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IOWA CITY — Over a budget year in which Mercy Hospital Iowa City sought a new owner, entertained a takeover offer from University of Iowa Health Care and tried to climb back from tens of millions in pandemic-incurred losses, new documents show finances for the hospital only worsened.
Cash and cash equivalents for the hospital portion of Mercy’s business operation — with excess cash signaling “a high degree of safety and liquidity” — fell from $22.1 million in the 2021 budget year to $5.8 million in the 2022 budget year that ended June 30, according to an independent auditor’s report filed with the Municipal Securities Rulemaking Board, a regulatory board established by Congress.
The hospital’s revenue, including patient income, fell from $174.2 to $161.4 million — while expenses swelled from $166.7 to $180.8 million — amounting to a $19.4 million operating deficit, before additional restructuring costs and a $2.1 million management fee paid to health care system MercyOne.
Mercy’s 194-bed hospital facility — which owns Mercy Services Iowa City, Mercy Outreach Iowa City and the Mercy Hospital Foundation — in 2017 shifted from its relative independence to a contractual arrangement with MercyOne for management services and strategic affiliation.
The $2.1 million in annual fees to MercyOne is for its direction “providing strategic guidance, turnaround management, and certain other management services to Mercy.”
In total, including non-operating losses — like $24.4 million related to investments — the hospital reported a $40.5 million deficit in fiscal 2022, compared with a $10.5 million surplus in fiscal 2021.
Adding in 2022 losses from the Mercy’s services and foundation branches, last year’s total deficit was $55.9 million — compared with a narrow half-million surplus in fiscal 2021.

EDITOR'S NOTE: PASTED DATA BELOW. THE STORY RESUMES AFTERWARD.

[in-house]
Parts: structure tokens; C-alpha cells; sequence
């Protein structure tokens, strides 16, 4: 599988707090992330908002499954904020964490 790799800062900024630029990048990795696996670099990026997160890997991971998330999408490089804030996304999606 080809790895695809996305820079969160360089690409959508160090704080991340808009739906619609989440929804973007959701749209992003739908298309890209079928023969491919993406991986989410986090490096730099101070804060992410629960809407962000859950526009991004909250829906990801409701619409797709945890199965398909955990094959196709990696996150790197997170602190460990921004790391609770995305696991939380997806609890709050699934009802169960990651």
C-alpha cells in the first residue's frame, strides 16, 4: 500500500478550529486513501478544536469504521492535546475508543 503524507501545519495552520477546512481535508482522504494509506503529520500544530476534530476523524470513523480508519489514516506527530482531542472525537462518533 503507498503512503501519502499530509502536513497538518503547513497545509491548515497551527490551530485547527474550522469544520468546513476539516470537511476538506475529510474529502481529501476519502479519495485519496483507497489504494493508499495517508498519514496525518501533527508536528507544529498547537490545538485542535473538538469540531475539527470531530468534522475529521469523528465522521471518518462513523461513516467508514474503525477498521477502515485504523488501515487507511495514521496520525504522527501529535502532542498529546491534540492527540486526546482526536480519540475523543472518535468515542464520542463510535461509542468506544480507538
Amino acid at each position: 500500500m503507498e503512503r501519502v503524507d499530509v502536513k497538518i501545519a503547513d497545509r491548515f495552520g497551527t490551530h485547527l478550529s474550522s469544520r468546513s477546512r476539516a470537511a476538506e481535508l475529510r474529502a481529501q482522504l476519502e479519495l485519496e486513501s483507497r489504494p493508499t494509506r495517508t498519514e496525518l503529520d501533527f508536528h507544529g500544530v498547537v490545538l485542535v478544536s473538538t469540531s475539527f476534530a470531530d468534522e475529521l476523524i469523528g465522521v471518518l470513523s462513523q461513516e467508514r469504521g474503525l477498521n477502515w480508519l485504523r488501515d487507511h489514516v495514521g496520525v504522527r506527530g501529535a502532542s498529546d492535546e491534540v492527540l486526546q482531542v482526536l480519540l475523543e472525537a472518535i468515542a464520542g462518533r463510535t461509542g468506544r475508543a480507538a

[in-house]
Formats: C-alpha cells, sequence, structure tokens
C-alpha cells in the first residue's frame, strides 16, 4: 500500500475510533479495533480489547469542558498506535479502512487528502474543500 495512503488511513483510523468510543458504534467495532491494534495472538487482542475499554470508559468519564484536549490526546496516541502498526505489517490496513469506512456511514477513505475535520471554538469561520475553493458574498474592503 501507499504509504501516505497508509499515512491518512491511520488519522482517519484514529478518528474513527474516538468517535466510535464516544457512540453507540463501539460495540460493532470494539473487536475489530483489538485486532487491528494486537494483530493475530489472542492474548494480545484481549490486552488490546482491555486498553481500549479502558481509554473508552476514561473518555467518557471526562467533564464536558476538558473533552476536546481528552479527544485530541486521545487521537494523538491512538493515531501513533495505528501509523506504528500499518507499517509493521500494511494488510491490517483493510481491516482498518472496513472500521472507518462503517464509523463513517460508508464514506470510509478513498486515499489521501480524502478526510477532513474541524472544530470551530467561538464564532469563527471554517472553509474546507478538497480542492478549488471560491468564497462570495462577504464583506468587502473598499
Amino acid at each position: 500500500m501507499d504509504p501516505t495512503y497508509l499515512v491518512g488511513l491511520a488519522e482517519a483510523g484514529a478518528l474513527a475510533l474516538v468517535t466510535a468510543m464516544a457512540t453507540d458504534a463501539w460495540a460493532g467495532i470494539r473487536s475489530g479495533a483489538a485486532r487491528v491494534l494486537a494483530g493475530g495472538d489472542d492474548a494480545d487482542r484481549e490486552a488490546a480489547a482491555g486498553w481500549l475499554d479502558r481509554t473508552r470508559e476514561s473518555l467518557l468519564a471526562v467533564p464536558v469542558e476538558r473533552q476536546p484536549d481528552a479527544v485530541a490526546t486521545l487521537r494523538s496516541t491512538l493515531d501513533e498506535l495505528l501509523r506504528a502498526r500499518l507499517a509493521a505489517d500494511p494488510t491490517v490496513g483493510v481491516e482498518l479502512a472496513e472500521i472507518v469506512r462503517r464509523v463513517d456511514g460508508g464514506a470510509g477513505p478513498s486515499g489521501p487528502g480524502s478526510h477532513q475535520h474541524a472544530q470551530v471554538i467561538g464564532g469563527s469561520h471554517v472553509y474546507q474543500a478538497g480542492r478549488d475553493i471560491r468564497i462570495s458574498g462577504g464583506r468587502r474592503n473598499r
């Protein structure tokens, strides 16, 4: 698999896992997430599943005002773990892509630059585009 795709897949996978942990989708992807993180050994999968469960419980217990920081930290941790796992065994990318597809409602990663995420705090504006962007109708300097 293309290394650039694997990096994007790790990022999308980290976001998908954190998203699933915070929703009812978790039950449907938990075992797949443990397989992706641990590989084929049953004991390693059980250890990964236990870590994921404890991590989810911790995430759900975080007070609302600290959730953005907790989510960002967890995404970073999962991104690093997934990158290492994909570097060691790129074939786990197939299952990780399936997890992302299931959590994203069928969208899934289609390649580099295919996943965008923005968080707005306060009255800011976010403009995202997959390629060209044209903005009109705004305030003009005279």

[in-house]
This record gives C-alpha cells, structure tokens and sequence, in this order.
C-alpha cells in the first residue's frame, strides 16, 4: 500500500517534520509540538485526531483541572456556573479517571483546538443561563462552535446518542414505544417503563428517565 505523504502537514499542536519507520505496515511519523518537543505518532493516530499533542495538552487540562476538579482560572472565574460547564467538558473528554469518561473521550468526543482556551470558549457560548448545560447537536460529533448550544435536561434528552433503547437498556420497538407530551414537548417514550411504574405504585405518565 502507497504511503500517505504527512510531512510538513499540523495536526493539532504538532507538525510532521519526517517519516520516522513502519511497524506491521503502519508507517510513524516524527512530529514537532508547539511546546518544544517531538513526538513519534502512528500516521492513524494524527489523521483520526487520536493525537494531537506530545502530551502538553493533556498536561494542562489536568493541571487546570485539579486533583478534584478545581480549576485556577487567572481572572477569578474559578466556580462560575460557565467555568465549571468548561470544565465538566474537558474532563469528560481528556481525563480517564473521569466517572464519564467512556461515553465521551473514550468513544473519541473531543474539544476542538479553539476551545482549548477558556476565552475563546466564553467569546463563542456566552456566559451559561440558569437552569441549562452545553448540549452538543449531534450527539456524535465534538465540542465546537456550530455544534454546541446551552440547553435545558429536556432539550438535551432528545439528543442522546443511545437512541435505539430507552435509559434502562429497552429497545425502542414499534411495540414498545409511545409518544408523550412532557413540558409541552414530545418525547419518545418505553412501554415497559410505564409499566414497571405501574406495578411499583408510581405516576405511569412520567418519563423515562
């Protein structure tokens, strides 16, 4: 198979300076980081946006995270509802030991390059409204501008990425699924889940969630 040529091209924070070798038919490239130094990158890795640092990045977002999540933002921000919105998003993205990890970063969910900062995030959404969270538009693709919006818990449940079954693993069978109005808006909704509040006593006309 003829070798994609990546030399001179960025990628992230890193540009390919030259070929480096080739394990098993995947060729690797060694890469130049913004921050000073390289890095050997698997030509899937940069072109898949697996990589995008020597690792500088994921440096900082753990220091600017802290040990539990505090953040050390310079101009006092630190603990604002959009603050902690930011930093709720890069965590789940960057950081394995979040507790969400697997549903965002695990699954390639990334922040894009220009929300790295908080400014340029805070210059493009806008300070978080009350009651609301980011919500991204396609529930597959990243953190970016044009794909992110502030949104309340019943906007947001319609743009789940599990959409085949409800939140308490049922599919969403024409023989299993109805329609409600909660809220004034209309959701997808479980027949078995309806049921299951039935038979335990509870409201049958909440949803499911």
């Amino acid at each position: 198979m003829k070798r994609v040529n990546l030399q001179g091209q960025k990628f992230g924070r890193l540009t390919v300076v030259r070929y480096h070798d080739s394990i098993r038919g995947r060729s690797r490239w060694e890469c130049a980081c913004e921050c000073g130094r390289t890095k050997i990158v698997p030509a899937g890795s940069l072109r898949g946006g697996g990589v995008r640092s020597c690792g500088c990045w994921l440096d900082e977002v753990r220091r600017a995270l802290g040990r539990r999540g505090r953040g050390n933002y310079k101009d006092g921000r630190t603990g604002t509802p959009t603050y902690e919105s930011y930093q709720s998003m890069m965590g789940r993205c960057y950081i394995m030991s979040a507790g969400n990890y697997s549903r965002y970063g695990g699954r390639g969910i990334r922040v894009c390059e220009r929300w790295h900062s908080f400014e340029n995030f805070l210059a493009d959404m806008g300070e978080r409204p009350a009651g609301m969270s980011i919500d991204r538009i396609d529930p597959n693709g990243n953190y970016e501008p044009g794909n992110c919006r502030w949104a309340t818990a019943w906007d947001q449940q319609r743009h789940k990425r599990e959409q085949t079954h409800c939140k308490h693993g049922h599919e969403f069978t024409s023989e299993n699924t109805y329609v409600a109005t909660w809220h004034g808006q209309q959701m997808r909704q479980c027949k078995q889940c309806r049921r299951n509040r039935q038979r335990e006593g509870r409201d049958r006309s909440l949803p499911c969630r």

Mercy Iowa City declined to answer The Gazette’s questions about the financial issues — including what its management is doing to address the losses and whether it’s still pursuing a new managing partner or owner after failing to secure a new collaboration.
Four hospital systems responded to Mercy’s July 2021 request for proposals from potential new owners — including UI Health Care, which offered $605 million to take over Mercy and make it the “centerpiece” of a new UIHC “community division,” according to an investigation by The Gazette.
Mercy officials didn’t answer questions about why none of those offers materialized, and the community hospital in July announced it was ending its unsuccessful search and staying with MercyOne.
The hospital last week also declined to comment on the independent auditor’s findings that it is “not in compliance with the financial covenants” of $44.6 million in revenue bonds it issued in 2011 to, among other things, fund capital investments.
“The company failed to comply with the ‘minimum annual debt service coverage ratio,’” according to auditor Deloitte’s report, noting, “The company must retain a consultant to make recommendations with respect to the company’s operations, which has been completed.”
Among Mercy’s current liabilities are the remnants of a $24.7 million cash advance from Medicare in the 2020 budget year under a “COVID-19 Accelerated and Advance Payments” program. At the end of the 2022 budget year, Mercy owed a remaining balance of $8.6 million and the full amount was coming due.
“The company claimed hardship and applied for a 36-month extended repayment schedule and on November 2, 2022, the company received approval,” according to the audit report.
In total, the Mercy system’s assets in fiscal 2022 fell 19 percent from $283.9 million in fiscal 2021 to $229.2 million in fiscal 2022.
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